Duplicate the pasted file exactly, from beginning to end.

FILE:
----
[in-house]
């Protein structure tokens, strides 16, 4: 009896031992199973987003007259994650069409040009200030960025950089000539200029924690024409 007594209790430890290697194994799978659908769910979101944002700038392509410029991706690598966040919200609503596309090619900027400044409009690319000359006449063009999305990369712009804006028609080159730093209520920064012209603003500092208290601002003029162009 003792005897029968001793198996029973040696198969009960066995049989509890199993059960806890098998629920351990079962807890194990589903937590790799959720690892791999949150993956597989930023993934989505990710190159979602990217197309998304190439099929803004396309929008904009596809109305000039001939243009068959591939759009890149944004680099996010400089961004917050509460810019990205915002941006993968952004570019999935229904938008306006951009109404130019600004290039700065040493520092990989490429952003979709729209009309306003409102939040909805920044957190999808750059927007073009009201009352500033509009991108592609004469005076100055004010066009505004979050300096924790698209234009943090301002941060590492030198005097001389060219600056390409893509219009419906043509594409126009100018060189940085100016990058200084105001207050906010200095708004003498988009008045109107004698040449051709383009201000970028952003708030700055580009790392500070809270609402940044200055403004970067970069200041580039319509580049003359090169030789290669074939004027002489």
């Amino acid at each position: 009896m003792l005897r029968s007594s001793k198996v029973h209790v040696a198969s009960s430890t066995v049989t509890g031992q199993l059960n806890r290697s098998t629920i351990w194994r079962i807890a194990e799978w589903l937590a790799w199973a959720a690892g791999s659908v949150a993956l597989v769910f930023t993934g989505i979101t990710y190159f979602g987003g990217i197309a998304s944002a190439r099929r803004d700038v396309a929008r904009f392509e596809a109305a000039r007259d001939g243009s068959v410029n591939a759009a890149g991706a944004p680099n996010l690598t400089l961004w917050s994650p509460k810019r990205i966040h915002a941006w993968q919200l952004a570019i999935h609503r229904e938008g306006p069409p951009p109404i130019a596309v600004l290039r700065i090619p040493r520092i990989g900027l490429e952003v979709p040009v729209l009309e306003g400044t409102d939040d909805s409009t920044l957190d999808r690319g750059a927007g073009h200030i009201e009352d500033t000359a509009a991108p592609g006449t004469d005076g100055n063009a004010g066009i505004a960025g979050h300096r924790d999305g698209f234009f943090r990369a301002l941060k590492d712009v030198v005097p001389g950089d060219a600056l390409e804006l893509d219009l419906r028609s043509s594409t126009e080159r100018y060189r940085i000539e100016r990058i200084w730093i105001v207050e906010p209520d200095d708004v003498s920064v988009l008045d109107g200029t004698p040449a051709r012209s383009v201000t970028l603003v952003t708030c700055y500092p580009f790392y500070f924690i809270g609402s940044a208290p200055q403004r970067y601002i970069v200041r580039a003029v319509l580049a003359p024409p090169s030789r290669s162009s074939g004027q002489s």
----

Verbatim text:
[in-house]
């Protein structure tokens, strides 16, 4: 009896031992199973987003007259994650069409040009200030960025950089000539200029924690024409 007594209790430890290697194994799978659908769910979101944002700038392509410029991706690598966040919200609503596309090619900027400044409009690319000359006449063009999305990369712009804006028609080159730093209520920064012209603003500092208290601002003029162009 003792005897029968001793198996029973040696198969009960066995049989509890199993059960806890098998629920351990079962807890194990589903937590790799959720690892791999949150993956597989930023993934989505990710190159979602990217197309998304190439099929803004396309929008904009596809109305000039001939243009068959591939759009890149944004680099996010400089961004917050509460810019990205915002941006993968952004570019999935229904938008306006951009109404130019600004290039700065040493520092990989490429952003979709729209009309306003409102939040909805920044957190999808750059927007073009009201009352500033509009991108592609004469005076100055004010066009505004979050300096924790698209234009943090301002941060590492030198005097001389060219600056390409893509219009419906043509594409126009100018060189940085100016990058200084105001207050906010200095708004003498988009008045109107004698040449051709383009201000970028952003708030700055580009790392500070809270609402940044200055403004970067970069200041580039319509580049003359090169030789290669074939004027002489």
């Amino acid at each position: 009896m003792l005897r029968s007594s001793k198996v029973h209790v040696a198969s009960s430890t066995v049989t509890g031992q199993l059960n806890r290697s098998t629920i351990w194994r079962i807890a194990e799978w589903l937590a790799w199973a959720a690892g791999s659908v949150a993956l597989v769910f930023t993934g989505i979101t990710y190159f979602g987003g990217i197309a998304s944002a190439r099929r803004d700038v396309a929008r904009f392509e596809a109305a000039r007259d001939g243009s068959v410029n591939a759009a890149g991706a944004p680099n996010l690598t400089l961004w917050s994650p509460k810019r990205i966040h915002a941006w993968q919200l952004a570019i999935h609503r229904e938008g306006p069409p951009p109404i130019a596309v600004l290039r700065i090619p040493r520092i990989g900027l490429e952003v979709p040009v729209l009309e306003g400044t409102d939040d909805s409009t920044l957190d999808r690319g750059a927007g073009h200030i009201e009352d500033t000359a509009a991108p592609g006449t004469d005076g100055n063009a004010g066009i505004a960025g979050h300096r924790d999305g698209f234009f943090r990369a301002l941060k590492d712009v030198v005097p001389g950089d060219a600056l390409e804006l893509d219009l419906r028609s043509s594409t126009e080159r100018y060189r940085i000539e100016r990058i200084w730093i105001v207050e906010p209520d200095d708004v003498s920064v988009l008045d109107g200029t004698p040449a051709r012209s383009v201000t970028l603003v952003t708030c700055y500092p580009f790392y500070f924690i809270g609402s940044a208290p200055q403004r970067y601002i970069v200041r580039a003029v319509l580049a003359p024409p090169s030789r290669s162009s074939g004027q002489s």